As part of “The covid-19 response - Spring 2021” publication, the Government committed to exploring whether and how covid-status certification might be used to reopen our economy, reduce restrictions on social contact and improve safety.
The subsequent “Roadmap Reviews: Update” publication of 5 April set out that the Government believe that covid- status certification could have an important role to play, both domestically and internationally, as a temporary measure.
The Government recognise the significant public and parliamentary interest in the question of covid-status certification. That is why the Government are conducting an extensive review seeking a wide range of input and insight. The review has conducted in-depth discussions with clinical, ethical, equalities and privacy specialists, faith and disability groups, and businesses and business representative organisations. I have personally led six roundtables so far, with representatives from businesses and business groups, including with the hospitality, entertainment, and live music and entertainment sectors, as well as parliamentarians, policy specialists, and clinicians. I am planning further roundtables, including one with sports organisations.
The review has also involved bilateral engagement with countries that have successfully implemented a domestic covid-status certification system, including Denmark and Israel. Last week, I visited Israel to see the operation of their “green pass” system at first hand. As well as meeting with the Health Minister and the senior officials responsible for the design and development of the green pass, I held discussions with a range of venue operators, including stadium, nightclub and concert organisers, to understand more about the experience of businesses in operating this system.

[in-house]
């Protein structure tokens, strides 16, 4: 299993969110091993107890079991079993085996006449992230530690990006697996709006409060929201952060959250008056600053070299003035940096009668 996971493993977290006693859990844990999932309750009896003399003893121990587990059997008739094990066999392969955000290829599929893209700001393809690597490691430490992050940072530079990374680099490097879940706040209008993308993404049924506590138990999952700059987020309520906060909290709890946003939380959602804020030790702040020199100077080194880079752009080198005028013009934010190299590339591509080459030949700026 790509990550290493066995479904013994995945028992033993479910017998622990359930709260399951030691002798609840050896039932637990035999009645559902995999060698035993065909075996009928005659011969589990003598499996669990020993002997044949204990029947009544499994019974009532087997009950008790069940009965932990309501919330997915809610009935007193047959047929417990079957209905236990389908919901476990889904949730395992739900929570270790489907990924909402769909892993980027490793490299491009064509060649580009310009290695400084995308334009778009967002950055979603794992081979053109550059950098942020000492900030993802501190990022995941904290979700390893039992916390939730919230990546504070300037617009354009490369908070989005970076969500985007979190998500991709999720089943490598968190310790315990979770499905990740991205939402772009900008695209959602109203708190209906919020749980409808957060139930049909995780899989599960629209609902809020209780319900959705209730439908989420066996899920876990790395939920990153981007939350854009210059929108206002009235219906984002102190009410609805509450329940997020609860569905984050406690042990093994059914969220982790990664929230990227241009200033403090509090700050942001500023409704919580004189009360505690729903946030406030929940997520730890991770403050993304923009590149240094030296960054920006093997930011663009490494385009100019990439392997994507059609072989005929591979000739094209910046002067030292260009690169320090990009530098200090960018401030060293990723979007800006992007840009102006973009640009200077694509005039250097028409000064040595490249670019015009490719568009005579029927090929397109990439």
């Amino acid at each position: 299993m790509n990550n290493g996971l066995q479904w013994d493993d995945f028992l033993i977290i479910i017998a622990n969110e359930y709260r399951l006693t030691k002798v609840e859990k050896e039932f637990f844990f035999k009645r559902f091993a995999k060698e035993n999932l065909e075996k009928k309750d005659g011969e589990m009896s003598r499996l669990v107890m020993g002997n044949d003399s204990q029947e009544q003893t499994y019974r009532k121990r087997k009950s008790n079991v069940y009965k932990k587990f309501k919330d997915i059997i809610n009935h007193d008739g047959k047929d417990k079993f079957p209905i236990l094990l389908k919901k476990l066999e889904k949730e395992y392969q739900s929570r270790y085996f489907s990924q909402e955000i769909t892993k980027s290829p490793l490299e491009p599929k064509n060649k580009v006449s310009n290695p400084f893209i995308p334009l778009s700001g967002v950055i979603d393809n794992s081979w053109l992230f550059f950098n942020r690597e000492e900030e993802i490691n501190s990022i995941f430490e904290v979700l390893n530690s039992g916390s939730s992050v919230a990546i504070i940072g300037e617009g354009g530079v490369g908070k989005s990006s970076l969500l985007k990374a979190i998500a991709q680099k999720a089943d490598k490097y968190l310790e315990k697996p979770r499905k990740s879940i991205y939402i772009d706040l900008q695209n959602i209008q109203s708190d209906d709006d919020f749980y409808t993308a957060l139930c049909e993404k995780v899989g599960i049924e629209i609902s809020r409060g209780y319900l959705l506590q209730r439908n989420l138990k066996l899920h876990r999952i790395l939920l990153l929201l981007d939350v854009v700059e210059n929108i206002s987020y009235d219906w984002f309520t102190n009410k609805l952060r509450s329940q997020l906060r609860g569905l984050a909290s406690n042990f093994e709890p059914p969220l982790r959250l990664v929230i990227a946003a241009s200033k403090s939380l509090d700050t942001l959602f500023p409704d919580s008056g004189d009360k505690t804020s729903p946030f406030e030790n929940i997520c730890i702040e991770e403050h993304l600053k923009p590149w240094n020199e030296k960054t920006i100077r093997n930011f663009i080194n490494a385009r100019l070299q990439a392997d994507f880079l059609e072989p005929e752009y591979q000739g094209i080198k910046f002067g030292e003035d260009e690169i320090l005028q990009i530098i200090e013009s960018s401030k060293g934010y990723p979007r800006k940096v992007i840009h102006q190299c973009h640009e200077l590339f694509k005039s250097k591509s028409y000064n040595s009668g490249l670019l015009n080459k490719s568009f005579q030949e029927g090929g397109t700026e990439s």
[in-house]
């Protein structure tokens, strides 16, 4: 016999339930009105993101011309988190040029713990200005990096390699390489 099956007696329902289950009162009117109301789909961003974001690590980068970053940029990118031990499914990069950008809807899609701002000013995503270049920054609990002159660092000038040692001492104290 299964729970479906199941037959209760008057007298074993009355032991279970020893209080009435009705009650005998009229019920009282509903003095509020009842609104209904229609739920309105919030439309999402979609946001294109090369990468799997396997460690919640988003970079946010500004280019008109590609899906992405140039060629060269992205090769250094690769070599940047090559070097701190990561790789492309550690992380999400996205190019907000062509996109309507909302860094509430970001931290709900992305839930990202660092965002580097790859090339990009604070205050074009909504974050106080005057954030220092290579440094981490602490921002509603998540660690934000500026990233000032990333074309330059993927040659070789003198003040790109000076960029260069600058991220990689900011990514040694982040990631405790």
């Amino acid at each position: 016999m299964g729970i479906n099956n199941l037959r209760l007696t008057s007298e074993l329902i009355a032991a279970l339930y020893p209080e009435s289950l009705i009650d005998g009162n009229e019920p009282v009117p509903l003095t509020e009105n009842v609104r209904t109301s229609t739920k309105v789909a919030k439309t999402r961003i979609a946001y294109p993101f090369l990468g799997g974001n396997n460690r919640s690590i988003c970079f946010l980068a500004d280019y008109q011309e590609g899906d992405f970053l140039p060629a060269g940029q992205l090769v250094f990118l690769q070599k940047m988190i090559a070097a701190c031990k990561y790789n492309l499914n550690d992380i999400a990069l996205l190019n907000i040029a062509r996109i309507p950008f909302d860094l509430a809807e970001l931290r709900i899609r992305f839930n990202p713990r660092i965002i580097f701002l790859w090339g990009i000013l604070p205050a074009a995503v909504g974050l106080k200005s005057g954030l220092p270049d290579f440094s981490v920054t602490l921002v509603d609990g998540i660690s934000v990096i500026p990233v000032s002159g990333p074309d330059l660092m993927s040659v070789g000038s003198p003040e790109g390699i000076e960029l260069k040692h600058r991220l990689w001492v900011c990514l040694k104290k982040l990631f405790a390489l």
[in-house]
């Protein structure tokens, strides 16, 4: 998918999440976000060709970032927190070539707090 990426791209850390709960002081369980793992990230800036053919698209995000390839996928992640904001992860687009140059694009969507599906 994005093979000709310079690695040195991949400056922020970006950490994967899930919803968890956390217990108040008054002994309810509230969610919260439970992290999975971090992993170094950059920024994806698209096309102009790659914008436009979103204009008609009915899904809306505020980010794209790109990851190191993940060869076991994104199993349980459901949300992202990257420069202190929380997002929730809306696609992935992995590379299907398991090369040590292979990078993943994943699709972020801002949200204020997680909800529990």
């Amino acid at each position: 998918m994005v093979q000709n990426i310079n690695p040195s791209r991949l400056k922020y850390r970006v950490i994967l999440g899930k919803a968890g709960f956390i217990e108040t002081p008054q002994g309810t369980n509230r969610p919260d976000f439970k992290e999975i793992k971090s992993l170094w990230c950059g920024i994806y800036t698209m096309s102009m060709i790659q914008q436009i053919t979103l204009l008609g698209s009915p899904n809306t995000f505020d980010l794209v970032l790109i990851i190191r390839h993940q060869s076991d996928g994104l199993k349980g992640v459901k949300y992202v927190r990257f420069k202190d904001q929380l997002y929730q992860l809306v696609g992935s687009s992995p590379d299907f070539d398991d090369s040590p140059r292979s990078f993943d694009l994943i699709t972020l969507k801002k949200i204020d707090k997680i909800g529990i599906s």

The Government issued a public call for evidence on 15 March 2021, which generated 52,450 responses. These replies represented a wide range of viewpoints in both support and in opposition of certification, from a broad range of respondents, including members of the public, sports organisations, large and small businesses representing a range of industries, civil society and voluntary groups, privacy, equalities and ethics specialists, and clinicians.
The Government can trial covid-status certification in certain settings, including large events, as part of the events research programme, alongside trials of a range of other safety measures. The Government will continue to work closely with sectors on its approach. The Government have set out that we believe that there are some settings, such as essential public services, public transport and essential shops, where covid-status certification should never be required, in order to ensure access for all. The Government will continue to explore the equity and ethical concerns about any form of covid- status certification.
The Prime Minister has made clear that covid-status certification will not be required in any settings at step 2 and 3 of the road map. The Government have committed to setting out the conclusions of the review ahead of step 4.